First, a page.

Sunday, April 1, 2012

Assholes & poetry

First things first - I think this guy is funny.  His delightful series on the Evolution of the Asshole (Parts II, III, IV)  is amusing in and of itself, and the fact that the writer himself, Spry, often comes off as a condescending asshole of the literary type makes it especially hysterical to me.  Spry also posted a pretty decent poem today in honor of National Poetry Month, NPM.  

Speaking of NPM, each April I get all excited & shit because I have a long history of  poetry love and because of this, I want to impose poetry upon other people. I want everyone else to love it, too. In the past, I have blithely announced my plan to post a poem a day for the entire month and promptly failed after two days, tops.  I'm just warning you now so you're not surprised.

Guess what?  For NPM, I'm going to post one of my favorite poems for each day of the month.

Years ago, when the kids were very small, I remember going to the library back home (Akron, Ohio) and scanning the shelves for poetry.  Our local Kenmore branch offered a fairly small selection of traditional poets; Browning, Whitman, Blake, Dickinson, and the like.   These slaked my thirst for awhile, and I still love them dearly.  In my study, I have an entire shelf dedicated poetry, and these poets are definitely well represented. But I grew weary of reading the same poets over and over again. I wanted more. This was in the early 90's and I didn't have a home computer, so I couldn't yet explore poetry online.  I decided to venture out to the main branch library downtown and I was not disappointed. The poetry section was large and dusty and I had it all to myself.   I would get the kids settled in the kids' department or signed up for the summer reading program and head off to the poetry section, spreading the books all over the tables.  We always brought a gigantic canvas bag with us to carry our loot home.  I still have that bag and every time I see it, I recall my beautiful, chubby, blonde toddlers, all grown now, who used to get so excited about going to the library.  This led to my love of children's picture books and subsequent heartbreak,which is probably fodder for another blog post, so I'll leave it at that. 

For years, I read through that poetry section, and it made me hungry for more.  I  felt almost secretive about my love of poetry, because no one that I knew was the least bit interested in it.  I can say this with some authority because yes, I tried to share it with those around me, I most certainly did.  I bought people poetry books that I wanted for birthday gifts, almost moved to tears when the moment came to actually give them the gift.  I once gave my step-mother a copy of Song of the World Becoming by Pattiann Rogers.  It was the most expensive book I had ever purchased in my life.  I had checked it out of the library so many times that I sort of felt that the public library system should just give me the book out of pity or charity. No one else was reading it, that much was certain.  How could anyone else read it, when it resided on my bedside table?  I bought her the book because I desperately wanted to make a peace offering. It wasn't really a book I was giving her, but a piece of myself because when I read poetry, I feel something inside me open   just a little.   To be honest, I think I may have been also trying to appease the guilt I felt for not liking her.  It didn't work, because I still don't like her and I'm pretty sure that book, if she didn't immediately toss it into the junk heap, is collecting dust in some hidden closet, or maybe propping up a rickety table.  The point is, I'm pretty sure she isn't reading it, and that just killed me for the longest time.  I wanted that book.  I should have just kept it for myself, I've thought more than once.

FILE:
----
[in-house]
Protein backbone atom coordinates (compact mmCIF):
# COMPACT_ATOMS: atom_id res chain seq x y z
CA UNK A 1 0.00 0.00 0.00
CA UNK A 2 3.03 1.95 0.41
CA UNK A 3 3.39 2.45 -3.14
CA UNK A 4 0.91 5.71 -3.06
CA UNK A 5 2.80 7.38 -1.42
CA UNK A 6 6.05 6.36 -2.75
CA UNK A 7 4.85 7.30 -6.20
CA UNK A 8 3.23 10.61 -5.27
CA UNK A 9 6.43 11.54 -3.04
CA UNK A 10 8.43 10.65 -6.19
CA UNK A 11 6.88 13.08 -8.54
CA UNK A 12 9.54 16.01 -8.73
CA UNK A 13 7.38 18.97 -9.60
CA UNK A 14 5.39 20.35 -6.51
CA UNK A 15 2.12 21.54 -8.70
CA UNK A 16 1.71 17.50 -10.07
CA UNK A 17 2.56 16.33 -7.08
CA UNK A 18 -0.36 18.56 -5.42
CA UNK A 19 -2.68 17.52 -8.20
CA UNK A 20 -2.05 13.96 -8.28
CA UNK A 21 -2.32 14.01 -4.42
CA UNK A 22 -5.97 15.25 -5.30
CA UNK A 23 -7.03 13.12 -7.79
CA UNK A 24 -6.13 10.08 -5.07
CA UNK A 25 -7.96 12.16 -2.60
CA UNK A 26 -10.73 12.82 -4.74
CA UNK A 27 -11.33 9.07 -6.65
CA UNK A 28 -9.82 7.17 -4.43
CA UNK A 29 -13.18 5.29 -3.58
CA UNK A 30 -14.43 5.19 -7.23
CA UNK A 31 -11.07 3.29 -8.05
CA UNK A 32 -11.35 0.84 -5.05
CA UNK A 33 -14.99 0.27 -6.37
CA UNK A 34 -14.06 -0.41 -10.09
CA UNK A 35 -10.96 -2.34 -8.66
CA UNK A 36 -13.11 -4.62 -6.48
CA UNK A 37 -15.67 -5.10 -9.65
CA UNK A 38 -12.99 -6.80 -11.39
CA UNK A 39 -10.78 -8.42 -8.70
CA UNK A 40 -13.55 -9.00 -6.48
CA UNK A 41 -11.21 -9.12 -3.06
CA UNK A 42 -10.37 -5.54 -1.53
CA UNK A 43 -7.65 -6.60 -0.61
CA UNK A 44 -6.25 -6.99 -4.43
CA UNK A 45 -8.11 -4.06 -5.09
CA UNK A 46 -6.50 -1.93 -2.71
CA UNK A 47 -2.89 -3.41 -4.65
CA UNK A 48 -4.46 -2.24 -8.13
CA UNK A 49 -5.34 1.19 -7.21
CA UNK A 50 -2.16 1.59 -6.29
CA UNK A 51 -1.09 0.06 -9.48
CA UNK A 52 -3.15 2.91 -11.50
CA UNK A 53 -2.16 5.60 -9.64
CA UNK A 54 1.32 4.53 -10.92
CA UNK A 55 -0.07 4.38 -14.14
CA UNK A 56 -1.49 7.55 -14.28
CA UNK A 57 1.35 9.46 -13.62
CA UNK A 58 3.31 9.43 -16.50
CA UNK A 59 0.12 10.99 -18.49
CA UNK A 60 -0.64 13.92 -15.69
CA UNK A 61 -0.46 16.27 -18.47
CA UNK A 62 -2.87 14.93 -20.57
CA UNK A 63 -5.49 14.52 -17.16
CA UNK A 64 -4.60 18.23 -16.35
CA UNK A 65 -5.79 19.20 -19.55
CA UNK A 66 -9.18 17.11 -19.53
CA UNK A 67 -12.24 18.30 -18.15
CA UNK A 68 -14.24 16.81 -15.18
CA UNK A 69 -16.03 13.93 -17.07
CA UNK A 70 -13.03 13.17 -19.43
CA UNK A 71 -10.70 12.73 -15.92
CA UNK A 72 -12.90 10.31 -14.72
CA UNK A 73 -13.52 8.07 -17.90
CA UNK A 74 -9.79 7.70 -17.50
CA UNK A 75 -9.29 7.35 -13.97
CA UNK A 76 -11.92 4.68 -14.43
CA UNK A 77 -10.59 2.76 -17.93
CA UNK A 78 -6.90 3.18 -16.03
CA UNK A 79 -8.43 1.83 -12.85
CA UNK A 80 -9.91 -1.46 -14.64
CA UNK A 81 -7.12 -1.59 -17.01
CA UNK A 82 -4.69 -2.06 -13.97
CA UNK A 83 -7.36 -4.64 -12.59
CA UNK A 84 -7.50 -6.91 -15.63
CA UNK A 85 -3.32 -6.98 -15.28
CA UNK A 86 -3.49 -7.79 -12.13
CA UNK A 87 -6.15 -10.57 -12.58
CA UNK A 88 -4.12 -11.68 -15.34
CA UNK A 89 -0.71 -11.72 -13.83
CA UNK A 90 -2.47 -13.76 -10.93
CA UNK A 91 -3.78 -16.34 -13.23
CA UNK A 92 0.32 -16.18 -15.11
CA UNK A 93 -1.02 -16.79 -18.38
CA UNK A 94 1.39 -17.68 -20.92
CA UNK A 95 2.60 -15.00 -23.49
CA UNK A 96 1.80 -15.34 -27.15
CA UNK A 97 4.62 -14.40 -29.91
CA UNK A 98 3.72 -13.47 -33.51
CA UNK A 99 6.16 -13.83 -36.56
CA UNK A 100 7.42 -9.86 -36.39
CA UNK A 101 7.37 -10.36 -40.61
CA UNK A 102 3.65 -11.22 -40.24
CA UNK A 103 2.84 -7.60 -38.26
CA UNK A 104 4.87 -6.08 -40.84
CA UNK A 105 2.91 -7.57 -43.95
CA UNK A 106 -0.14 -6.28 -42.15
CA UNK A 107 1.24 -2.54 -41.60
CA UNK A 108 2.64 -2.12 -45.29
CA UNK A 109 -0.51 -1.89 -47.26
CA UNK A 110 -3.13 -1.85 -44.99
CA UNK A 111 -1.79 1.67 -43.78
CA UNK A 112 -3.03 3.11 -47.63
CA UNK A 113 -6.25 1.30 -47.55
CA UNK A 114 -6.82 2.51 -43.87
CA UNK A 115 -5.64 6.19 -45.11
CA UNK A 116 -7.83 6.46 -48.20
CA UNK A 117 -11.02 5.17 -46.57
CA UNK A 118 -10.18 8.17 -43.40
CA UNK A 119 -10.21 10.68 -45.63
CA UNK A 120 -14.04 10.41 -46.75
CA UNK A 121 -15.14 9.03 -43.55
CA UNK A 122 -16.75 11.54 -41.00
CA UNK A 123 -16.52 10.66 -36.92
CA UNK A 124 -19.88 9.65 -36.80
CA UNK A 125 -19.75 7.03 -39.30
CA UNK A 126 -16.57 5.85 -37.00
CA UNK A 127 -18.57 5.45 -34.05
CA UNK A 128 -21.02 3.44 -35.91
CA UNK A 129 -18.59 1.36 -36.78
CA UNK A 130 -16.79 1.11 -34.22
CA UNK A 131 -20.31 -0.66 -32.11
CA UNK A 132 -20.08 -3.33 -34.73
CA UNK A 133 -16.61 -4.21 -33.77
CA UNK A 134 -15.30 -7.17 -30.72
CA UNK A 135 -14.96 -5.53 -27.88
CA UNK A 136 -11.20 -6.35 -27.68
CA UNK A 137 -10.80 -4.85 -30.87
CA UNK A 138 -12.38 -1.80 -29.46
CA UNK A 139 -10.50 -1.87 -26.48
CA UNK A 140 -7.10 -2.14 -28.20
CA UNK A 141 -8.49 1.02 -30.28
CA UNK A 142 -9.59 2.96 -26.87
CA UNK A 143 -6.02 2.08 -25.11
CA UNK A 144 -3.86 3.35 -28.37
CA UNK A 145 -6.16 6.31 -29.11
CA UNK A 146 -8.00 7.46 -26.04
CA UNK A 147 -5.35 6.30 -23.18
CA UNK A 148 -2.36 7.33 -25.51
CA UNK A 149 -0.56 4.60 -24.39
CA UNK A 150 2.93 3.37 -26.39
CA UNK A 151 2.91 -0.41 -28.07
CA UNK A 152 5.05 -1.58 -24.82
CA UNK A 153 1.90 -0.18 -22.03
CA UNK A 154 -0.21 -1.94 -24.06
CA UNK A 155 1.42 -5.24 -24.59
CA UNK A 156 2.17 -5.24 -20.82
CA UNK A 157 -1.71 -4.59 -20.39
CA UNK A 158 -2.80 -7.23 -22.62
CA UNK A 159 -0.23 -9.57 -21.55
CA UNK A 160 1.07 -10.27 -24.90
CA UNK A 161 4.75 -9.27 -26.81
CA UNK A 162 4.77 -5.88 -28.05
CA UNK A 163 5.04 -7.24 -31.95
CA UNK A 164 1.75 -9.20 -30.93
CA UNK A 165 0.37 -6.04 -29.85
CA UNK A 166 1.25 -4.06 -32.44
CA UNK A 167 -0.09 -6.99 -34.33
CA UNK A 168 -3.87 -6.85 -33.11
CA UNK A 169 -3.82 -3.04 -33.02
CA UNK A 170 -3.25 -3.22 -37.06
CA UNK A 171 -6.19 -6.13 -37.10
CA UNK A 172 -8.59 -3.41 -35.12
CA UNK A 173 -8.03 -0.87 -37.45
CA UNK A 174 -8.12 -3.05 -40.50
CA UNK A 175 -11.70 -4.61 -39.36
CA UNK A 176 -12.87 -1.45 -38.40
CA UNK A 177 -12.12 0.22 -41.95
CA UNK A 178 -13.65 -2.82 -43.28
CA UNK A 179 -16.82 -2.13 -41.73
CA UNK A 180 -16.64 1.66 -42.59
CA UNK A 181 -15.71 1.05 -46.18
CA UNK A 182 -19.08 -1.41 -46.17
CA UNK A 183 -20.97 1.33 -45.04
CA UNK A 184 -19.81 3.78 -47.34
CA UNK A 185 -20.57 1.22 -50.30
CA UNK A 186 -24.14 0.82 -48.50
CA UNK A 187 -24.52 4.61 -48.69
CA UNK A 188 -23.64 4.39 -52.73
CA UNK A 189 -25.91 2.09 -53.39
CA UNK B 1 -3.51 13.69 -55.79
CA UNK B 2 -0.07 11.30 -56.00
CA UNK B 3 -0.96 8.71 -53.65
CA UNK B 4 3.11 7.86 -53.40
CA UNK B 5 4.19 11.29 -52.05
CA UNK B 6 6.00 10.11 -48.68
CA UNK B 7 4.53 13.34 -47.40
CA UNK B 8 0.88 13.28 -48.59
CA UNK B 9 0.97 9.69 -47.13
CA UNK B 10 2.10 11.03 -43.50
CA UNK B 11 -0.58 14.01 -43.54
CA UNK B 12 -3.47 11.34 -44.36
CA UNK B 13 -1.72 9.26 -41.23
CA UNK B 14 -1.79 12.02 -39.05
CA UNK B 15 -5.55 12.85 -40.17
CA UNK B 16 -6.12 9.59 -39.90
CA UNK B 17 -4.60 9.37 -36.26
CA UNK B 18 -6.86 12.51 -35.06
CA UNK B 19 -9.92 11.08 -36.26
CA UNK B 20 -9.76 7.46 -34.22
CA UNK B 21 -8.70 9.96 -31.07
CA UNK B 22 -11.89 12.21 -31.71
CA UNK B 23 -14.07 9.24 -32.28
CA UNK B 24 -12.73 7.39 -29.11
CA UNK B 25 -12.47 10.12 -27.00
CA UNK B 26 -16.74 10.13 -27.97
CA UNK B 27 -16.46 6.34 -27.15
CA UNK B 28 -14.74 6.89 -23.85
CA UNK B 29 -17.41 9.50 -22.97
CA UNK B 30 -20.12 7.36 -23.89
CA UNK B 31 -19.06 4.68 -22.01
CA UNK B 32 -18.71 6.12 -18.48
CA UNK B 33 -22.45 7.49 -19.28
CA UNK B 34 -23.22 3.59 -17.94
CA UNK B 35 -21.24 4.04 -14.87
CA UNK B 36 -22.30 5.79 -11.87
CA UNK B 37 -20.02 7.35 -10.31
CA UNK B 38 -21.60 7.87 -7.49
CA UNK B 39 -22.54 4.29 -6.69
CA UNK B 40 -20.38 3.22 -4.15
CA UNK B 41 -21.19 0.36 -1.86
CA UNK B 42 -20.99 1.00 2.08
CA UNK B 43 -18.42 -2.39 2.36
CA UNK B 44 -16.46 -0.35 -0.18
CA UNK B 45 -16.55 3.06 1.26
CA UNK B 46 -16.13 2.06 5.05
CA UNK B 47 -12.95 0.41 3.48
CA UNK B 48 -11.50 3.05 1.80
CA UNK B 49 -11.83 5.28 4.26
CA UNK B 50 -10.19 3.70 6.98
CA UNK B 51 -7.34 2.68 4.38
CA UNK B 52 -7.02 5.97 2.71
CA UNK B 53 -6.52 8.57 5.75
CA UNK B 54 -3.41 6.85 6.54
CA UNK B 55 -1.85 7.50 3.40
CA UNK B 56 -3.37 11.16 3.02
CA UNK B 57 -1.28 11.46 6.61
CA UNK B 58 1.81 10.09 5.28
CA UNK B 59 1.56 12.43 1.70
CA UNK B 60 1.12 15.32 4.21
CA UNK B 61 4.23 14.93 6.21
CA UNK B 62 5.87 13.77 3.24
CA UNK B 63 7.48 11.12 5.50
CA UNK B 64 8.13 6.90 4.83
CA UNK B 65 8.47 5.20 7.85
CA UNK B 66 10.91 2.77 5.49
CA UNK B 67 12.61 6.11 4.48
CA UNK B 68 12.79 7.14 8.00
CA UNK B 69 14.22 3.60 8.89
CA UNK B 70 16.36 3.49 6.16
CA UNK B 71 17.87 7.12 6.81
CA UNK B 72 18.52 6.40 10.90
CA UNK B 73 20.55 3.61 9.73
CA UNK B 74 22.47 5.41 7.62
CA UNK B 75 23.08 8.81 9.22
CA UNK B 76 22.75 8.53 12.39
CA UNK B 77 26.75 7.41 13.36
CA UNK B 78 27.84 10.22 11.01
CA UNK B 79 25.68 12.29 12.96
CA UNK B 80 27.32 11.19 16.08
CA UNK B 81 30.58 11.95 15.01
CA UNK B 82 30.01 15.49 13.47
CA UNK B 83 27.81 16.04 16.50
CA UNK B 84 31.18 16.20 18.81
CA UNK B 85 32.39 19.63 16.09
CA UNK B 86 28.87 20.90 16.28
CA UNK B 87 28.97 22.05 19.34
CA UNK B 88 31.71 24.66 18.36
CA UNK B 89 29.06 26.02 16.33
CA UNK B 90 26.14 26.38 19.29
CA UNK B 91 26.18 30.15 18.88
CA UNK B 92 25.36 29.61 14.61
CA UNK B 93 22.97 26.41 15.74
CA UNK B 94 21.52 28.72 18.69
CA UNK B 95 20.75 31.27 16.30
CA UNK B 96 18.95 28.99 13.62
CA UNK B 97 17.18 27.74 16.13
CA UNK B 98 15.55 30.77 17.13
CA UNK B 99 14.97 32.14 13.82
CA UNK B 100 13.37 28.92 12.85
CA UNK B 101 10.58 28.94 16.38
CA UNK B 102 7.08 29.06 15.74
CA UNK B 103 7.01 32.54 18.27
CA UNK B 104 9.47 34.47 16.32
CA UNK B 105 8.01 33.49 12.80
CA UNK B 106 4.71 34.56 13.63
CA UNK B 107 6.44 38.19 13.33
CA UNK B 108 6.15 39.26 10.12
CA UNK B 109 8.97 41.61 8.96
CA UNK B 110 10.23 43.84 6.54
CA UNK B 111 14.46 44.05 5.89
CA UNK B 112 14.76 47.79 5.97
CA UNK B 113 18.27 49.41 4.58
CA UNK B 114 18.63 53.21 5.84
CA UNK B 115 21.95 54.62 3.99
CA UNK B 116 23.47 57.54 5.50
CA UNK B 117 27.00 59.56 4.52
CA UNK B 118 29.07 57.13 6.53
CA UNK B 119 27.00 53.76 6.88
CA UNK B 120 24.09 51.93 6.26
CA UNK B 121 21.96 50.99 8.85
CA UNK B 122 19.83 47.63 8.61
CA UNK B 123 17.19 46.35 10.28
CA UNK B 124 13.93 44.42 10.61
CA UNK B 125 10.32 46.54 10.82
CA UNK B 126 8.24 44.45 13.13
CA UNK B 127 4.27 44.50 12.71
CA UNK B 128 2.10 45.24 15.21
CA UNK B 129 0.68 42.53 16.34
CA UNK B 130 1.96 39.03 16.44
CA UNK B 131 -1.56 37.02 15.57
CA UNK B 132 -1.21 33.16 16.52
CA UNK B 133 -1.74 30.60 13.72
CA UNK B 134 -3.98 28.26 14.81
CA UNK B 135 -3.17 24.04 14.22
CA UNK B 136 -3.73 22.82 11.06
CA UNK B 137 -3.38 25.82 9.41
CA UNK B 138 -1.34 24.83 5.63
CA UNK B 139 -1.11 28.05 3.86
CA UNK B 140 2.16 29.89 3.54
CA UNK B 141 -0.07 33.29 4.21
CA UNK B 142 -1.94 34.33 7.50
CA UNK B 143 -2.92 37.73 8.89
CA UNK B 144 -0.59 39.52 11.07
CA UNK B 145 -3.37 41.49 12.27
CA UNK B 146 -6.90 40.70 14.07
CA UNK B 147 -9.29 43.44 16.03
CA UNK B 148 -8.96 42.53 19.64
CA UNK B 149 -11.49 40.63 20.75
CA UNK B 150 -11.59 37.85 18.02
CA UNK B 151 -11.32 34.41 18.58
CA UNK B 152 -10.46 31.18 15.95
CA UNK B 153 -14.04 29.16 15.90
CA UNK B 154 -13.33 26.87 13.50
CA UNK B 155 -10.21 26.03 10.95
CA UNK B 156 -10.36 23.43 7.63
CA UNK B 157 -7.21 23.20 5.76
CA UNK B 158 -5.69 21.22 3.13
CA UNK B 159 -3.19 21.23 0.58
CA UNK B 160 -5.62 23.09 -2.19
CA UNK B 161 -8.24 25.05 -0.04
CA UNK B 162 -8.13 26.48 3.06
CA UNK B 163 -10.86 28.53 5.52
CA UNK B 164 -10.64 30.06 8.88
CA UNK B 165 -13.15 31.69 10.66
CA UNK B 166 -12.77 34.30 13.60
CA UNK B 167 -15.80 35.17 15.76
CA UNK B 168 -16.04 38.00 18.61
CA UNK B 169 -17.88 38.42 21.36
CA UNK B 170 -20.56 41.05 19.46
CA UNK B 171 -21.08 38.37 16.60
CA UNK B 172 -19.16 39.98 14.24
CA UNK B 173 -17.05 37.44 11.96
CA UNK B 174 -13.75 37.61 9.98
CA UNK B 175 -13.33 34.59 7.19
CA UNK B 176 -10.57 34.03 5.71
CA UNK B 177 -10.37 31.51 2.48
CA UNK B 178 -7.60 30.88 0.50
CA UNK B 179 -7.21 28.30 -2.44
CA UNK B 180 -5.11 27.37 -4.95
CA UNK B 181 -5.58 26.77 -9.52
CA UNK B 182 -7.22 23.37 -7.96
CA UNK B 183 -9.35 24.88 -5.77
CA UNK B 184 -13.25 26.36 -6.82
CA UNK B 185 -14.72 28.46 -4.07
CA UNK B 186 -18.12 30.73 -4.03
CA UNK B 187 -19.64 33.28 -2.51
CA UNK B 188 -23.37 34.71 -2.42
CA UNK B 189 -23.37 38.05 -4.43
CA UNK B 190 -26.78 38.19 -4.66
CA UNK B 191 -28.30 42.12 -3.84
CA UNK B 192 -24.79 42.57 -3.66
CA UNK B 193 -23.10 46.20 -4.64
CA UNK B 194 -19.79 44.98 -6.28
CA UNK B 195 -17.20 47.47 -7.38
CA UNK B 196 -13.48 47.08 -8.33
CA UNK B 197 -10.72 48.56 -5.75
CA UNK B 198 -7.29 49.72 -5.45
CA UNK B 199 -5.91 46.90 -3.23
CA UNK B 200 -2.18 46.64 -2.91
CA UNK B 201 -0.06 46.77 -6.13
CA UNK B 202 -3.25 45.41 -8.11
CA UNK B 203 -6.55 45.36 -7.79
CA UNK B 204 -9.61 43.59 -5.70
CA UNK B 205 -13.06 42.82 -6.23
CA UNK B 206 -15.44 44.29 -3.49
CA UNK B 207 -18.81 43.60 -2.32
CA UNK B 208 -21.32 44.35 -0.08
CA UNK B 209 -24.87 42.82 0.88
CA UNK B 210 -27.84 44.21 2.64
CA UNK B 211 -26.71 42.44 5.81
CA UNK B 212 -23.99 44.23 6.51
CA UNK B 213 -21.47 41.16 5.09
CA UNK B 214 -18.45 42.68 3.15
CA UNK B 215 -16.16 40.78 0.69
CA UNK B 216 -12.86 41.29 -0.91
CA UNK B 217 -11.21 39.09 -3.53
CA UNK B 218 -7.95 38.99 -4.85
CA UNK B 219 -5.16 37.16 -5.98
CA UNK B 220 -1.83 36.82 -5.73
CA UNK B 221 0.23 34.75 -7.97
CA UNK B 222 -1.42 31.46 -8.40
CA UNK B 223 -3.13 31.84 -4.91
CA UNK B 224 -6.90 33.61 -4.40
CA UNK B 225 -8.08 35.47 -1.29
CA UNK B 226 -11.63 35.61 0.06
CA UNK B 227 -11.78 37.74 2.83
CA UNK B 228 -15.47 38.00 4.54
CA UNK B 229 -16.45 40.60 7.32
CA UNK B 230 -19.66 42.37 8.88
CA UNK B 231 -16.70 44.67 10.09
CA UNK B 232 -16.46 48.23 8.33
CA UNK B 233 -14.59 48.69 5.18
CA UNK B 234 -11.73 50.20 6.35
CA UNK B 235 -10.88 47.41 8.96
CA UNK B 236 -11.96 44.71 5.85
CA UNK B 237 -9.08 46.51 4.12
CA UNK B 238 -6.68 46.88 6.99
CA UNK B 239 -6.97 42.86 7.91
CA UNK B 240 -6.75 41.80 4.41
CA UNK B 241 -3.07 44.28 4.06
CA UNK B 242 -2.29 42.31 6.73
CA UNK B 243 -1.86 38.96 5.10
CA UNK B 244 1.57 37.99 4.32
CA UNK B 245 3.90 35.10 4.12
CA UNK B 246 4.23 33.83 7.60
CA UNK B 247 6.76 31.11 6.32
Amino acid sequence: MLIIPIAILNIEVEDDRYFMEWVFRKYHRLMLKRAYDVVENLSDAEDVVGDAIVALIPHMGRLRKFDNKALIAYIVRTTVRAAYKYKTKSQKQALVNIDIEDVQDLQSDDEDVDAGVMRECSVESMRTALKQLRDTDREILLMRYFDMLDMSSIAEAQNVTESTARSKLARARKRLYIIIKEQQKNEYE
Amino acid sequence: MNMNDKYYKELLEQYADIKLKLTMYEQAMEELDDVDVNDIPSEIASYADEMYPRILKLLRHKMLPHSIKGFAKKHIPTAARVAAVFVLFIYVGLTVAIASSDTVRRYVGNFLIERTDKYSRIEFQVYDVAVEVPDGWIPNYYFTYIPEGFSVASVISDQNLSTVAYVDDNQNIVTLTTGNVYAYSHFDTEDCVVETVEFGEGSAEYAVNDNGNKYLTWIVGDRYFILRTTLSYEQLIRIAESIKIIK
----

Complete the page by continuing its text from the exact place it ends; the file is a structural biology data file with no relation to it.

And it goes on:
I own that book now, and many others.  My desire to share the beauty of poetry hasn't diminished at all over the years.  Poetry has the ability to evoke powerful images and feelings in a way that other genres cannot.  I hope you like the poems I share this month.  If you find even one that speaks to you, my job here is done. I had a very difficult time choosing a favorite.  

The Question of Affection
By Pattiann Rogers

We don't know yet what it means to be touched,
To be the recipient of caresses, what the ear
Learns of itself when its lines are followed
By the finger of somebody else.

We know the spine of the infant can expand,
The neck grow sturdy, the shoulder blades facile
By fondling alone. The acuity of the eye is increased,
The lung capacity doubled by random nuzzles
To the ribs.

But we don't understand what the mind perceives
When the thigh's length is fixed by the dawdling
Of the lover's hand, when the girth of the waist
Is defined by the arms of a child.

An affectionate ear on the belly must alter
The conception of the earth pressing itself against the sky.
An elbow bent across the chest must anticipate
Early light angled over the lake. The curl of the pea
Can be understood as one hand caught carefully inside another.

Cores and cylinders, warm boundaries and disappearing curves,
What is it we realize when those interruptions of space
Are identified with love in the touch of somebody else?

I must remember now what it was I recognized
In the sky outside the window last night
As I felt the line of my shoulder drawn
In the trace of your lips.

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